Patrick Bateman
05-17-2012, 11:18 AM
Actually yes you do. Because we're talking less than 3 inches off the plate according to the technology that we have right now. And you cannot appreciate how close three inches is at 95 MPH unless you've seen it up close.

To say it's not "reasonable" to argue otherwise when you've never actually seen it up close is not very prudent.

If umpirining is THAT hard, and it is reasonable for an umpire to miss a call THAT badly, then it's time to go to robotic umpiring.... it's one thing for borderline calls to be missed, but we know in replay that the ump was badly wrong. Whether it is reasonable to say it's a hard job or not, we know that there was a huge, fixable flaw, that was exploited in the Lawrie at-bat.

jojo
05-17-2012, 11:21 AM
What does that have to do with anything? A strike is a strike. Whether hitters would be advised to swing at borderline pitches is a matter of strategy, not rule.

It's a central question that pokes at the heart of this "borderline notion".

Unless someone voices an opinion otherwise, i'll assume no one would've faulted him for taking that pitch. Which is exactly the point.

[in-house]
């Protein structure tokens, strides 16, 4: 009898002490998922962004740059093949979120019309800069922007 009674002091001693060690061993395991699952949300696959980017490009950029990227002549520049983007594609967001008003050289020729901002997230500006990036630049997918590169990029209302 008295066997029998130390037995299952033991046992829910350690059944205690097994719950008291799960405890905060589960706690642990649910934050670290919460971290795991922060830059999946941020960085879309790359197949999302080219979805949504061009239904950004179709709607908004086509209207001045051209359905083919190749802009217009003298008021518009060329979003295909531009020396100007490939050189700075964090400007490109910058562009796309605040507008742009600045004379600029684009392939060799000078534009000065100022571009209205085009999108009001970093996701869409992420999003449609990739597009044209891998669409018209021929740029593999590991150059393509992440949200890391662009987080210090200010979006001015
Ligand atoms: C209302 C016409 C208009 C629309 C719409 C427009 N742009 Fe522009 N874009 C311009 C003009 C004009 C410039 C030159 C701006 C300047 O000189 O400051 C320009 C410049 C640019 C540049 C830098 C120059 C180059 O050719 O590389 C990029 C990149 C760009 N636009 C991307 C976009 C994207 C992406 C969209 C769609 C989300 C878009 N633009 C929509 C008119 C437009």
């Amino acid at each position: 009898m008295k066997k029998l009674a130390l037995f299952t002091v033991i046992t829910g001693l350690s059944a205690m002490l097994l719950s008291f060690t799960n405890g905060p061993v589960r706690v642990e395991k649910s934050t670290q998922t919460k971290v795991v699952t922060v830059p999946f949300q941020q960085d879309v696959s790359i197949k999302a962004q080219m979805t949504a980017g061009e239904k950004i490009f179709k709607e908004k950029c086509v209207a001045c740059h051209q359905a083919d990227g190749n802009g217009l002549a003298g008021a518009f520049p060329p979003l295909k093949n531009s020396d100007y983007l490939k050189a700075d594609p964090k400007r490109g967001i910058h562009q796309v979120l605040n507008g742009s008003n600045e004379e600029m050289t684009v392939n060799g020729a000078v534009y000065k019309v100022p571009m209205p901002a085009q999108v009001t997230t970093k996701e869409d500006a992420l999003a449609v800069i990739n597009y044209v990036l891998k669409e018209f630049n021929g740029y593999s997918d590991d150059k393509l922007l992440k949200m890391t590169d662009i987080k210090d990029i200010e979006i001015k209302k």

Sea Ray
05-17-2012, 11:22 AM
This has been going on forever so good luck trying to get the ump fired.

Lets stop and think about this. If we allow the batters to run on every single 2 strike pitch they do not swing at do you realize what a mockery the game would become? Batters are routinely taught to look down and see if the 3rd strike was caught or not to see if they can advance to first base, so if we are going to turn a blind eye to a batter trying to deceive an umpire into thinking a pitch was a ball then you will see team deliberately teaching batters to run to first base on any strike 2 pitch reasonably close to the zone.

Instead here is a better idea. Lets have the batter pause a second or two and let the umpire make the call instead of intentionally trying to deceive him. I know the batter will be a second or two later getting to first base but the reality is the game will be run and called alot smoother.

The batter can do whatever he wants. Trying to get a call is part of any sport. Calling two pitches that far out of the strike zone a strike is "not doing your job". Lawrie will deal with his minimal suspension but I bet he's glad he behaved like he did because it called to attention two horrible calls by Bill Miller. If not for his behavior we never would have heard about it. Now a lot of us fans are going to think of this everytime we see Bill Miller announced as an umpire. This turned out much better for the player than the ump

Sea Ray
05-17-2012, 11:26 AM